“But the early focus for the Giants MUST be stopping an underappreciated Redskins’ running attack. Rookie HB Alfred Morris is one of the best kept secrets thus far in the season. He’s not tall, but he is a very strong, powerful, and determined runner who can be difficult to bring down. Morris seems particularly well suited to Mike Shanahan’s zone blocking scheme up front. Morris has already rushed for 538 yards on 116 carries (4.6 yards per carry average). Morris – not Griffin – is the early key. The zone blocking scheme puts a lot of pressure on defenders to maintain their gap responsibility as the back will stretch the play out and then look for the open gap on the cutback.”

Everything about Eric’s assessment was spot on, and the Giants were unable to stop Morris in the first half. Morris ran for 94 yards on 13 carries for a 7.2 ypc average. Many of Morris’ yards came after first contact. The man has unbelievable power and a low center of gravity, making it hard to bring him down with the first hit.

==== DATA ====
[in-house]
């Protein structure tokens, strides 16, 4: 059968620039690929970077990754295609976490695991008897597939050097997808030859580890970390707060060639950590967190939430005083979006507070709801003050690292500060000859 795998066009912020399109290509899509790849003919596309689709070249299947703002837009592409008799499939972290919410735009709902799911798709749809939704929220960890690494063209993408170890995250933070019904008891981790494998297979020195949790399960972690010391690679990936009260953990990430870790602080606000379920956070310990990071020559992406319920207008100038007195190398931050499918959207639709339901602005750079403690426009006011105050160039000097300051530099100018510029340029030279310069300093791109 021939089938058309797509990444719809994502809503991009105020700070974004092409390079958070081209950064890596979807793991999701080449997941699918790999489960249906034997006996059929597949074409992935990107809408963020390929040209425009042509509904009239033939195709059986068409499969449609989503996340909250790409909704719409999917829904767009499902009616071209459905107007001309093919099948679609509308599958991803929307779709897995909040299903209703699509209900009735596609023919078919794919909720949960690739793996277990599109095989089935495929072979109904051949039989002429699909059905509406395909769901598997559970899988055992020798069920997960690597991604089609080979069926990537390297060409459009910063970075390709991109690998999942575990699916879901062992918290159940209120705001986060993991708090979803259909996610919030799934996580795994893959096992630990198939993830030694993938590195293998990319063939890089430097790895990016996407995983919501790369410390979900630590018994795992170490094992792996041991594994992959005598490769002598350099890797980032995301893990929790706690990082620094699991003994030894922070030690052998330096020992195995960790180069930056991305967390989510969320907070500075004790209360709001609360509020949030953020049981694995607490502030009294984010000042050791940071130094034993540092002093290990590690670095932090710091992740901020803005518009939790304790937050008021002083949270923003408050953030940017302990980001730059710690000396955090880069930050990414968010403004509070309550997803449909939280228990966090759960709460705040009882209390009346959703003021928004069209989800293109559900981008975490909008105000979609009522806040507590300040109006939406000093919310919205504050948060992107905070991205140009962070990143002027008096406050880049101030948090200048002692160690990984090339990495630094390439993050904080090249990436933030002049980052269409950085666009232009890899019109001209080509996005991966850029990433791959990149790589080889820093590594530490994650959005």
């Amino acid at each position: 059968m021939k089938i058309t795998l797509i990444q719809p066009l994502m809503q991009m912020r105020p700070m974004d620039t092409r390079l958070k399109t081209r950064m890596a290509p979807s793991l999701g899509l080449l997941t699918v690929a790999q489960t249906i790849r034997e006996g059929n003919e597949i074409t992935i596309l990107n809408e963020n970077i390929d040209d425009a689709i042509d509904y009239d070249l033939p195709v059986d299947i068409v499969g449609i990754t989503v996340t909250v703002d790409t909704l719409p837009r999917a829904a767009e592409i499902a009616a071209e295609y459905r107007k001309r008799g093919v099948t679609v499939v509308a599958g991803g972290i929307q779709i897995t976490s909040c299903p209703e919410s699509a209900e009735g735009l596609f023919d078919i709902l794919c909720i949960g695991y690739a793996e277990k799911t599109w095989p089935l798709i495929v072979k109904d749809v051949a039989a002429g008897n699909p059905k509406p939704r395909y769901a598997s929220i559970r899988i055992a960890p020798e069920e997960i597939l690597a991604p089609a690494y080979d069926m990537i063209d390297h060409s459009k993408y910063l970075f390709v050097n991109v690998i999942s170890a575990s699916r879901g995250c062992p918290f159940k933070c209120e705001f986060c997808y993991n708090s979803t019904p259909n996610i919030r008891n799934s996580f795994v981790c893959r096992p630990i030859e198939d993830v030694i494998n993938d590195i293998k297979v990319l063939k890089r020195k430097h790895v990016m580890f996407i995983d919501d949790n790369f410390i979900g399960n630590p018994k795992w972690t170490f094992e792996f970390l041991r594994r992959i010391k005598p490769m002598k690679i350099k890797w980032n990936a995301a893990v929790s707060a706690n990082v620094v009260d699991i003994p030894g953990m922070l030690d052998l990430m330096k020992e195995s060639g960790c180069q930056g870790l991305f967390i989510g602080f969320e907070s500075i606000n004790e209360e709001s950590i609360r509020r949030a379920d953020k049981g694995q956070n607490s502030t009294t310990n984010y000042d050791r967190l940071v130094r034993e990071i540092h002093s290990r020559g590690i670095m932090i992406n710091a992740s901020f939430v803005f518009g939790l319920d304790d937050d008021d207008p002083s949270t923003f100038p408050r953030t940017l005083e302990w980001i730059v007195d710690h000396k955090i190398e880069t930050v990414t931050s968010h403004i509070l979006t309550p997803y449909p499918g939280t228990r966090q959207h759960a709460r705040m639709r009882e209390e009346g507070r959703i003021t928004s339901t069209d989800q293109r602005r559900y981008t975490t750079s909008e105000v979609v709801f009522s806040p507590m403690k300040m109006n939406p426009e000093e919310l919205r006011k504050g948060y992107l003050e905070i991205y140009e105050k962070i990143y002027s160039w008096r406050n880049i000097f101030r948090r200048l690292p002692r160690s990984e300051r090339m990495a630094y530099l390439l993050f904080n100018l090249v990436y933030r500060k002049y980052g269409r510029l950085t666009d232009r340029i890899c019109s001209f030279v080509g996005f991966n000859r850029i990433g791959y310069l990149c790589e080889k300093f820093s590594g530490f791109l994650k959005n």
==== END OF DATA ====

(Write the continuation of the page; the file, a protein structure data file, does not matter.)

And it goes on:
The offshoot of the successful running game was that Griffin was able to use the read-run option to open up the middle of the field where he hit unheralded tight ends who were wide open due to the linebackers being caught in no man’s land due to the play action. It worked repeatedly.

The Giants were able, for the most part, to limit Griffin when he had to scramble for yards, particularly because the ends played it honest on the outside. Griffin did exploit the Giants for a couple of big gainers on what appeared to be designed runs.

After gashing the Giants in the first half for a total of 146 yards, the Giants held the Redskins to 102 in the second. The numbers are slightly skewed by the fact that New York gave up runs of 30, 28, 24, 16 and 14 yards. That’s 112 yards alone on five plays.